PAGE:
This year, Arrow proved itself to be The Comeback Kid of the comic book TV landscape. Despite having given birth to a shared universe that spans several nights of prime time television – appropriately dubbed the “Arrowverse” – many viewers seemed to favor its sister series, The Flash, especially after Arrow churned out a highly divisive fourth season.
But to my amazement and delight, showrunners Marc Guggenheim and Wendy Mericle were able to recapture the magic of yesteryear by focusing less on romantic pairings and (mostly) doing away with the supernatural elements that sent the previous season off the rails. Yes, this series is set in a world where superpowers exist, but it’s centered around non-powered urban vigilantes. Thus, viewers expect a semblance of realism even when suspending their disbelief.
When you really think about it, so much serendipity surrounded season 5, thereby making it the perfect time to bring the series back to its roots. Not only did the 100th episode happen to arrive this year, but it also marked the end of the serialized flashbacks, with the backstory of Oliver Queen (Stephen Amell) now being fully fleshed out.
Anyway, when we rejoin Oliver at the top of the season, he’s very much burning the candle at both ends. By day, he’s the newly appointed mayor of Star City and, at night, he’s a Green Arrow who’s being forced to fly solo for the most part due to some of his cohorts hanging up their costumes. As such, a few new recruits join his crusade – most notably Mr. Terrific (Echo Kellum) and Wild Dog (Rick Gonzalez) – thereby broadening the experience throughout 23 episodes.
One major element that should be credited for allowing Arrow to reclaim its spot at the top of the hill is that of the big bad, Prometheus. What made him so great was that not only was he so calculating and ruthless, but that he also had a connection to Oliver’s past, one our hero’s not made aware of until midseason. It’s a dandy reworking of the creating one’s own villain trope, and is a perfect fit in this case. After all, there are bound to be at least a few consequences to come about when you spend your nights putting arrows into criminals.
Furthermore, the overall theme of “legacy” is to be applied here, with Oliver being forced to examine what he’s accomplished and will leave behind. Obviously, Prometheus leaves nothing but a legacy of death, instead honoring his father’s legacy in his own twisted way, the specifics of which you’ll learn once you get to the ninth episode.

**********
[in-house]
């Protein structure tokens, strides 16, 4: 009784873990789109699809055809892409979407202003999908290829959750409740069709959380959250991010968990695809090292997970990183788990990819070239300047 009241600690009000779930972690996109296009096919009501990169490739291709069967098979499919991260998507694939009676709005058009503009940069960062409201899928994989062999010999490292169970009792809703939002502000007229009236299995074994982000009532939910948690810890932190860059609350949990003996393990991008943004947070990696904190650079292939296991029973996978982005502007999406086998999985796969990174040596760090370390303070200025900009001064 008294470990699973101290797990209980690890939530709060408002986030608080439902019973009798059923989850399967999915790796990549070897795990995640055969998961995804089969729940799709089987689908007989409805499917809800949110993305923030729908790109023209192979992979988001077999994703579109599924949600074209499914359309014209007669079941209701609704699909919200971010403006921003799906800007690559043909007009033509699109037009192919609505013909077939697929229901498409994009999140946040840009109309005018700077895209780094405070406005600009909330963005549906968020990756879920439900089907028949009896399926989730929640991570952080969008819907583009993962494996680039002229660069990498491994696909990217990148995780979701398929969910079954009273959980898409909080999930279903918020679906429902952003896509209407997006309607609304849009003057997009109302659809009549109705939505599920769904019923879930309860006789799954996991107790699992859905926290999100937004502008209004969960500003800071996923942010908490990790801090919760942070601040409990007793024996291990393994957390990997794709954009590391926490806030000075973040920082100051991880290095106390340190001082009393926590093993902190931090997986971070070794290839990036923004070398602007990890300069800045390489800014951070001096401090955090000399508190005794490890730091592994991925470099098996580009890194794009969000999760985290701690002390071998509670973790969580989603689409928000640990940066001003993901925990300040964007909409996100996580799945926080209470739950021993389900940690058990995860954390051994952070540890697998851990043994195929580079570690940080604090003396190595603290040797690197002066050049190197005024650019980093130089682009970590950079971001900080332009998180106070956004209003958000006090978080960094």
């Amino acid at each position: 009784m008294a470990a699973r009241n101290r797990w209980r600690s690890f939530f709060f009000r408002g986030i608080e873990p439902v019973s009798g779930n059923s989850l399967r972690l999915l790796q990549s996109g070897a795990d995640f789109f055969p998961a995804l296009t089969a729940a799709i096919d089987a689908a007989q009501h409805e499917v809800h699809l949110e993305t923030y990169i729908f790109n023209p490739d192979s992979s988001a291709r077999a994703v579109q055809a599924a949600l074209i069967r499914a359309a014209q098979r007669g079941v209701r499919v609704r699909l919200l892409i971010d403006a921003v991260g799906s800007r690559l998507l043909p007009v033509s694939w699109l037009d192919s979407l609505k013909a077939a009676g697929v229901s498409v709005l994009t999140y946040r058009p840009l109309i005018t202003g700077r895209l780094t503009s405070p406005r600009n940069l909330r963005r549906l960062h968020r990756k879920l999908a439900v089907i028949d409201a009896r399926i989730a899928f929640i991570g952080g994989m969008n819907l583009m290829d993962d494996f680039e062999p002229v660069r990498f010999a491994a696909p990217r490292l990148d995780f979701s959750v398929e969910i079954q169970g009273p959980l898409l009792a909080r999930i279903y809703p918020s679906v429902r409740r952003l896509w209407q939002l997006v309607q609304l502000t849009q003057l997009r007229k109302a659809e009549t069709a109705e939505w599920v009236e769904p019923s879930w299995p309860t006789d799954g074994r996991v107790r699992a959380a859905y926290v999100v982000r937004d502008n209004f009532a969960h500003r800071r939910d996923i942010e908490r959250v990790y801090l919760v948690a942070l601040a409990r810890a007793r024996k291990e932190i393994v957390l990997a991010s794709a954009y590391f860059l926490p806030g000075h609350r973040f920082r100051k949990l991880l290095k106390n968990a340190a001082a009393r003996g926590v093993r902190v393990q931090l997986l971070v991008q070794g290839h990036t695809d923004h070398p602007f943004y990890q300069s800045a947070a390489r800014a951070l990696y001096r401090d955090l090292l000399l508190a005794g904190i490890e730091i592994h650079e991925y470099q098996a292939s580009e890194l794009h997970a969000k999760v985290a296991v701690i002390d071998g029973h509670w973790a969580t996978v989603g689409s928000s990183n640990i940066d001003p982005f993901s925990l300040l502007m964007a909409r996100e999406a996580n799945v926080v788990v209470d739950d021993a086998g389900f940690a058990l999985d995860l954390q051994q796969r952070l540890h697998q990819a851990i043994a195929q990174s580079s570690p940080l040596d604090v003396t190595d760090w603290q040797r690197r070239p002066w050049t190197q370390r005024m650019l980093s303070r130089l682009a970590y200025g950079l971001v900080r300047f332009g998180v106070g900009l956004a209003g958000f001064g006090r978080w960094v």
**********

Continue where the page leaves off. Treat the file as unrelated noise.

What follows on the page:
And while we’re on the topic of legacies, there couldn’t be a better time to bring up the Black Canary situation. As you may recall, Laurel Lance (Katie Cassidy) met her end in season 4, but now her Earth-2 doppelganger, Black Siren, has hopped on over from The Flash in order to cause a myriad of headaches for Team Arrow. Most fortunate for them, though, is that a new Black Canary has emerged in the form of Dinah Drake (Juliana Harkavy), who’s managed to make a believer out of me.
Like I said earlier, the 100th episode just so happened to fall during this season – and during the three-show DC TV crossover, no less. But as was the case with the other Blu-ray sets, only this show’s chapter is included in this particular offering, so you’re also going to have to pick up The Flash season 3 and Legends of Tomorrow season 2 if you want the complete experience. Fortunately, Arrow’s part of “Invasion!” is the third that best functions as a standalone, with a companion featurette included on the very same disc.
As for other supplemental content to be included, I very much enjoyed the featurettes titled “The New Team Arrow” and “Returning to the Roots of Arrow: Prometheus,” both of which are pretty self-explanatory. Personally, my favorite may have been the 2016 Comic-Con Panel. Sure, it may not offer any new information to us now, but I’m always elated to see how laid back the cast are, and how much fun they have when not on set. As someone who has met several people to have starred on this series, I can attest to the fact that they’re all very approachable and genuinely kind.
When it comes to visual and audio presentation, this set is just as solid as any of its other recently released DC TV brethren. Granted, it’s not as heavy on the visual effects aspect, but it’s still quite striking nevertheless. A fine example would have to be my favorite scene from a cinematography standpoint, the big showdown near the end of “The Sin-Eater.” In it, Team Arrow must take down a cadre of villains in a snow-covered graveyard, making for a scene rife with breathtaking photography and dynamite fight choreography.
For my money, Arrow: The Complete Fifth Season is without a doubt the best superhero show you’ll purchase this fall. Really, the action is solid, the drama is intense and the performances are all top drawer. The bar has been reset, but knowing how good Stephen Amell is at climbing that salmon ladder, I firmly believe the next rung is easily in reach for this series.
With its spectacular fifth season, Arrow has reclaimed its spot at the top of the superhero TV mountain.
Arrow: The Complete Fifth Season Blu-Ray Review